Even as Vikram Bhatt’s horror film, 1921, released on January 12, many fans had to go back home disappointed as the movie wasn’t playing at some multiplexes. The reason — the biggest multiplex chains of the country came together and decided against screening the film, because the film’s producer and distributor, Reliance Entertainment, didn’t accede to one demand.
For sometime now, multiplexes have been subject to a major slowdown. 2017’s gross reports show that the overall business by Hindi films has come down by Rs 500 crore in the last four years — from around Rs 3,300 crore in 2013 to Rs 2,800 crore in 2017. And this, despite humongous hits like Baahubali 2, Dangal and Tiger Zinda Hai recently. Interestingly, the same time period saw significant revenue shift towards digital rights — a concept non-existent a few years ago.
Multiplexes have come down heavily on the fact that films are finding their way to over-the-top (OTT) media platforms quicker than what they deem healthy.
Rajender Singh, Head of Programming, Inox Cinemas, comments, “This isn’t a new rule. Earlier, a film wasn’t available on TV for almost a year. Of course, things have changed now with new revenue streams. But some producers have started flouting this rule and release their films on other platforms soon after release.”
Renowned producer Mukesh Bhatt has his own take on this. He says, “It is unfair for theatres to put in such clauses and hamper a producer’s chances of making money. We agree that a film should be held for a while before it is available on other platforms. But exhibitors and producers should come together and discuss it. This isn’t just one party’s problem. It is a collective problem we need to solve as a family.”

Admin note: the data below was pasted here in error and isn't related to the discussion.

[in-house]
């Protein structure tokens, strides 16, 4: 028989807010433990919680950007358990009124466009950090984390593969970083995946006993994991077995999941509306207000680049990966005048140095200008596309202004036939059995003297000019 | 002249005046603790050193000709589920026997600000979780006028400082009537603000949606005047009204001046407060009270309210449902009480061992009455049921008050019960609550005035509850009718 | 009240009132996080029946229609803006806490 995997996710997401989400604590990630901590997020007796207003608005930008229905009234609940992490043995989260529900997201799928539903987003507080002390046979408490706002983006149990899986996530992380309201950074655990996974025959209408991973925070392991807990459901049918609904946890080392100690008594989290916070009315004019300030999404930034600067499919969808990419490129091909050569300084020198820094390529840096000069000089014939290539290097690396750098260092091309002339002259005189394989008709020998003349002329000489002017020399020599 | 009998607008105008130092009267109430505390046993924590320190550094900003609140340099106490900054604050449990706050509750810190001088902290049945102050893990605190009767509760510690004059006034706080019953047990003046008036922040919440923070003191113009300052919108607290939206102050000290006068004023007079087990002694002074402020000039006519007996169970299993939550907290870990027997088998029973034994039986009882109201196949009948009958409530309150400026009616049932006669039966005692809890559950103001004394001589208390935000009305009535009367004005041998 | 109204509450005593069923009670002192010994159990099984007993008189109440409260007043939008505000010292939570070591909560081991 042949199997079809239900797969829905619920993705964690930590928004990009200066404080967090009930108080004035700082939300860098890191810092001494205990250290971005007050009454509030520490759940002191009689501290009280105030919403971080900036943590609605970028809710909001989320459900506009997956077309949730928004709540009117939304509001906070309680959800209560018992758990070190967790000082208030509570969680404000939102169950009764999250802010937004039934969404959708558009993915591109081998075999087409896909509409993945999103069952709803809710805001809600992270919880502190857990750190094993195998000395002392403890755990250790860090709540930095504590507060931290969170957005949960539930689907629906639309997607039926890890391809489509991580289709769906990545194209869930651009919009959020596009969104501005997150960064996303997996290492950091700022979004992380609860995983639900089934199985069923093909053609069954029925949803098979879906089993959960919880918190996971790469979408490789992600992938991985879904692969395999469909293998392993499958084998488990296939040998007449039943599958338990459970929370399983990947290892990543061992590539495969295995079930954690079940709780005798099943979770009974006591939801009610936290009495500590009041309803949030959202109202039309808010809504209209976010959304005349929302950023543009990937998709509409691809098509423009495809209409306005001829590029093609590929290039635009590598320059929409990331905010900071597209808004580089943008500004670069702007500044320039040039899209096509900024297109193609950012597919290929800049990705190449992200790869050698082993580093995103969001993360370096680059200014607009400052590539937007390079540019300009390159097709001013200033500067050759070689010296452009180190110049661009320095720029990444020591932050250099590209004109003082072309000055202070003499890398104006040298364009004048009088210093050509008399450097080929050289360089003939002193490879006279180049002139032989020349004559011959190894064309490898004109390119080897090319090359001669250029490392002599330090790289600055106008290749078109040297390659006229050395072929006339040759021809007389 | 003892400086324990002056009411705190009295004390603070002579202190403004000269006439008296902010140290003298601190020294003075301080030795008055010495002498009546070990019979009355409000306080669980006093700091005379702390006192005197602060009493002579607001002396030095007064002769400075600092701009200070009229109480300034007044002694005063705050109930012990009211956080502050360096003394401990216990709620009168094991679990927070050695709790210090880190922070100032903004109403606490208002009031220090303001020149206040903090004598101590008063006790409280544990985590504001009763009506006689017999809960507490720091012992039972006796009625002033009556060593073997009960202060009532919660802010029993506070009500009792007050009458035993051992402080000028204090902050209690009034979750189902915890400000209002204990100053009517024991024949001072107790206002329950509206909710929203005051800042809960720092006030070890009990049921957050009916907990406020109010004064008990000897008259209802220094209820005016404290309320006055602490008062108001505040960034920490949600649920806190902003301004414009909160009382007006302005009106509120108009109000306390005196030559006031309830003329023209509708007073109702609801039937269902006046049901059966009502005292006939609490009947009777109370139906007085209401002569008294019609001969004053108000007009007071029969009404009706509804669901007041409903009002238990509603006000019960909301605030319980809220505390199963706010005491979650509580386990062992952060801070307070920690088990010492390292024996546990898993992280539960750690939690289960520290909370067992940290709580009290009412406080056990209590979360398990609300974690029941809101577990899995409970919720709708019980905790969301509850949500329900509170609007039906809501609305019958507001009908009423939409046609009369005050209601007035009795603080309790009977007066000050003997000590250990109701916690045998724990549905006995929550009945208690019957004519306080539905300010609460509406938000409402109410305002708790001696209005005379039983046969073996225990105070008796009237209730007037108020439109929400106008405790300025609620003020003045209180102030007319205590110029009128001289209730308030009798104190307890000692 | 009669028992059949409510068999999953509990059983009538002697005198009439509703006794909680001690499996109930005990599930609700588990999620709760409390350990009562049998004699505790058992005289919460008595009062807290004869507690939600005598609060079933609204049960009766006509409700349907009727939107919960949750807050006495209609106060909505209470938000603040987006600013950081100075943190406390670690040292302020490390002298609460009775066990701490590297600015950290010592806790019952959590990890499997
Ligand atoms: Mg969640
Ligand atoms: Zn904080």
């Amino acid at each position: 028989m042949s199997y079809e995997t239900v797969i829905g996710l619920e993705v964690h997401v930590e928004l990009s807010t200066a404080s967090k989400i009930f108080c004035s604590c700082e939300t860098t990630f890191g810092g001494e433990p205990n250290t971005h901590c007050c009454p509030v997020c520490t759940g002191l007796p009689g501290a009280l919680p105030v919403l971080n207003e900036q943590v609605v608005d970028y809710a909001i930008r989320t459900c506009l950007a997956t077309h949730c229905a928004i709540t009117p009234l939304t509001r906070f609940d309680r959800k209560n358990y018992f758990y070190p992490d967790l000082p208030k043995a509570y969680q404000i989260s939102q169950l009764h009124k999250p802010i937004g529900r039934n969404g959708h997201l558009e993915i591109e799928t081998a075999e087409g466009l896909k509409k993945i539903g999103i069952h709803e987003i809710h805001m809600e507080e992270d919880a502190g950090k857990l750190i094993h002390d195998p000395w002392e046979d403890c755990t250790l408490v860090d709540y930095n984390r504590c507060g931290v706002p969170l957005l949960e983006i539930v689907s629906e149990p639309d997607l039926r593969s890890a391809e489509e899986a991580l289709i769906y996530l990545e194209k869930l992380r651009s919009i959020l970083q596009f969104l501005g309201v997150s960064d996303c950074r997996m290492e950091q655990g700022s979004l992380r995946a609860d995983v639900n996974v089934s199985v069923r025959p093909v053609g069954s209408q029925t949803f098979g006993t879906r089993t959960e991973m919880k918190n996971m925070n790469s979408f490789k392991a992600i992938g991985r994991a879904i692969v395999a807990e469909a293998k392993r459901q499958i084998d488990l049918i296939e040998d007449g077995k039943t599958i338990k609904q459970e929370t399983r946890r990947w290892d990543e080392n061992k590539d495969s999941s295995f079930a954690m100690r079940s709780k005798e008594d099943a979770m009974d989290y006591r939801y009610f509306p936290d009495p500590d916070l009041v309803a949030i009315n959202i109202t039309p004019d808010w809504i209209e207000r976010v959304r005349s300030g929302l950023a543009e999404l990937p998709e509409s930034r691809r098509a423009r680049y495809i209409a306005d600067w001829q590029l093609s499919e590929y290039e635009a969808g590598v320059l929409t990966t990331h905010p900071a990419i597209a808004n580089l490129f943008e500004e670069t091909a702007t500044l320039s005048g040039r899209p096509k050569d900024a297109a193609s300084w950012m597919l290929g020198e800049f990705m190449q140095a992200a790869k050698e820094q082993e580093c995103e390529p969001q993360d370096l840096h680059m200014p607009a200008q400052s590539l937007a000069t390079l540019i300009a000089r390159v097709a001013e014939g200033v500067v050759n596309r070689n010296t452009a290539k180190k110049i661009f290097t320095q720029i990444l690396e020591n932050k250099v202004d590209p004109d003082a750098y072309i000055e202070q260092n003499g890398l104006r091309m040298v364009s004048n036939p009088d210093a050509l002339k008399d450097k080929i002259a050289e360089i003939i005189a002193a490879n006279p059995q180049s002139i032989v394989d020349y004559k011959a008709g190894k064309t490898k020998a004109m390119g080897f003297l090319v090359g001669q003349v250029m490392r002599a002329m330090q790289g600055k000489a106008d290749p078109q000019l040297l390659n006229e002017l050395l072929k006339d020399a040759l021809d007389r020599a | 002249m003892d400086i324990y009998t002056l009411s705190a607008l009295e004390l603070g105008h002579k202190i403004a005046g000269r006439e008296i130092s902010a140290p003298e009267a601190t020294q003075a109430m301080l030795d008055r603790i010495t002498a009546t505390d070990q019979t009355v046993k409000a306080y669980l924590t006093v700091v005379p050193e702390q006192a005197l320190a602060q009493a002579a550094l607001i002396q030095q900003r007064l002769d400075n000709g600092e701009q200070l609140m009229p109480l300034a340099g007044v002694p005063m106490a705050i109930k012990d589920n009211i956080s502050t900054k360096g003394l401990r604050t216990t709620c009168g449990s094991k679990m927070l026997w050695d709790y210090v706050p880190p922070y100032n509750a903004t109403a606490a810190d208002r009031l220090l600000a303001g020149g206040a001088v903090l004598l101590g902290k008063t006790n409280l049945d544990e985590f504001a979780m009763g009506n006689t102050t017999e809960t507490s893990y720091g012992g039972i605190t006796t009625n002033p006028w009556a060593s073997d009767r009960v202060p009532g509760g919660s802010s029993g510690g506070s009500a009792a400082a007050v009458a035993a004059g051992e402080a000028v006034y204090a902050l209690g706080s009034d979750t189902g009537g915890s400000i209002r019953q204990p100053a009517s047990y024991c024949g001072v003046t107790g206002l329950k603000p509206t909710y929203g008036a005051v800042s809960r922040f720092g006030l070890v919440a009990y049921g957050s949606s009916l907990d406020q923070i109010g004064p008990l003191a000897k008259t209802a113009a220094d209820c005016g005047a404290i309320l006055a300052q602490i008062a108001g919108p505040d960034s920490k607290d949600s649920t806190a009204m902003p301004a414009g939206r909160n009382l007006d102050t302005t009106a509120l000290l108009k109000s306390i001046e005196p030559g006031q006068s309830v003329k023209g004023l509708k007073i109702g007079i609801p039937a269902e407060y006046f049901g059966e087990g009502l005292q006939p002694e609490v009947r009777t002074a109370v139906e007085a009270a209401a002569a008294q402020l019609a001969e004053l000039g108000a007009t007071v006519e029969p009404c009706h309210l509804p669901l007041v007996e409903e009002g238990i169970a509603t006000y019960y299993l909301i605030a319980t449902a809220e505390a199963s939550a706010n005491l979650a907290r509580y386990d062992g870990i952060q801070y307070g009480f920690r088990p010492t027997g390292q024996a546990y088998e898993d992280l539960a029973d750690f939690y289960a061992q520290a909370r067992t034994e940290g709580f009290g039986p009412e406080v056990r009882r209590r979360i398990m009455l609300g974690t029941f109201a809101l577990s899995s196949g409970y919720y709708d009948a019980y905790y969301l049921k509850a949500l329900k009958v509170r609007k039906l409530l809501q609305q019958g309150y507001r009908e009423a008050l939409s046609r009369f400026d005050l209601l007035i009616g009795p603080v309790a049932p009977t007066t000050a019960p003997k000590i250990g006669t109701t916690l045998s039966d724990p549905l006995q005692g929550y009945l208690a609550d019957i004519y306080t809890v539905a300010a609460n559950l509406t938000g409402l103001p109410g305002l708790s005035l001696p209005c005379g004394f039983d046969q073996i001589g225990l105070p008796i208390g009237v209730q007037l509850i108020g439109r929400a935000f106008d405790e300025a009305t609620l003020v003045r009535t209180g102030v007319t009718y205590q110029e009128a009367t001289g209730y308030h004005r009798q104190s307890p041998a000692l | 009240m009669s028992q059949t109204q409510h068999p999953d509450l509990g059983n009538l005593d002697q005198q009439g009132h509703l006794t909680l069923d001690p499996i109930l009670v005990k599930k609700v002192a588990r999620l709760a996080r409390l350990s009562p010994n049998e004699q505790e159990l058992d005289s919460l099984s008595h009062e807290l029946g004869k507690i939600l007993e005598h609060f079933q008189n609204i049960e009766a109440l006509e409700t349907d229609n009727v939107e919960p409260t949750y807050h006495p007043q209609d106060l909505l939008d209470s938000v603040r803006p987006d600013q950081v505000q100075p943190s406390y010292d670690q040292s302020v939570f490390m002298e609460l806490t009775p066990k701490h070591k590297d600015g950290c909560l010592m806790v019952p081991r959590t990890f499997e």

He also believes that it is unfair that a film as small as 1921 is being looked at with the same parameters as larger films. “Today, a film barely runs at theatres for two weeks. Even a Salman Khan movie is more or less over in four weeks. In such a scenario, it doesn’t help if a film is held from digital release for eight weeks. Films get pirated. So, should a producer wait for piracy to hamper chances on OTT platforms? Maybe there could be a separate understanding drawn on each film,” he reasons.
Rajender, however, points out to the other side of the same coin. “This is a content- driven industry. We have enough examples of how many star-driven films haven’t lasted more than four weeks, but a contentdriven small film sustains over eight weeks. We really cannot predetermine the tenure of a film!” he says.
Well-known trade pundit Amod Mehra weighs both options and agrees that theatres need help. He opines, “We often blame theatres for hiking ticket costs and not allowing food inside, but no one thinks about their overheads. The cost of operating a theatre in prime areas could well be about a crore a month. So it is natural they feel the pinch when the audience decides to watch the movies on OTT platforms instead. It is important that movies are held back till the theatrical run.”
Thankfully for the producers of 1921, and the viewers, the issue was sorted out by Friday afternoon with the film going back to the theatres. “We are hoping we come to an agreement and sustain it without any breach,” says Rajender.
For now, all’s well that ends well but with the mushrooming of OTT platforms and the ease of accessibility they offer, something must soon be worked out between both the parties in question here....